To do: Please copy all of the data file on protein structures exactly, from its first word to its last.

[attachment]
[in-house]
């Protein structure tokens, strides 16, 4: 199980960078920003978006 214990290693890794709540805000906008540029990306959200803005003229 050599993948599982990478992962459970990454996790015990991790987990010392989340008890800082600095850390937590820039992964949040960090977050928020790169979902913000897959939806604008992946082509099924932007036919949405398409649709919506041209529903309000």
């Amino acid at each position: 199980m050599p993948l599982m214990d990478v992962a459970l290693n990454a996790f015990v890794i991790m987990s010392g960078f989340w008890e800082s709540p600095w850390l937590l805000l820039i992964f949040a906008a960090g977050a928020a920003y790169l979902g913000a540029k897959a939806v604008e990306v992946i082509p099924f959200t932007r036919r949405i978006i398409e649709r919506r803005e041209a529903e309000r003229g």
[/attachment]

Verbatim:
[in-house]
């Protein structure tokens, strides 16, 4: 199980960078920003978006 214990290693890794709540805000906008540029990306959200803005003229 050599993948599982990478992962459970990454996790015990991790987990010392989340008890800082600095850390937590820039992964949040960090977050928020790169979902913000897959939806604008992946082509099924932007036919949405398409649709919506041209529903309000």
């Amino acid at each position: 199980m050599p993948l599982m214990d990478v992962a459970l290693n990454a996790f015990v890794i991790m987990s010392g960078f989340w008890e800082s709540p600095w850390l937590l805000l820039i992964f949040a906008a960090g977050a928020a920003y790169l979902g913000a540029k897959a939806v604008e990306v992946i082509p099924f959200t932007r036919r949405i978006i398409e649709r919506r803005e041209a529903e309000r003229g």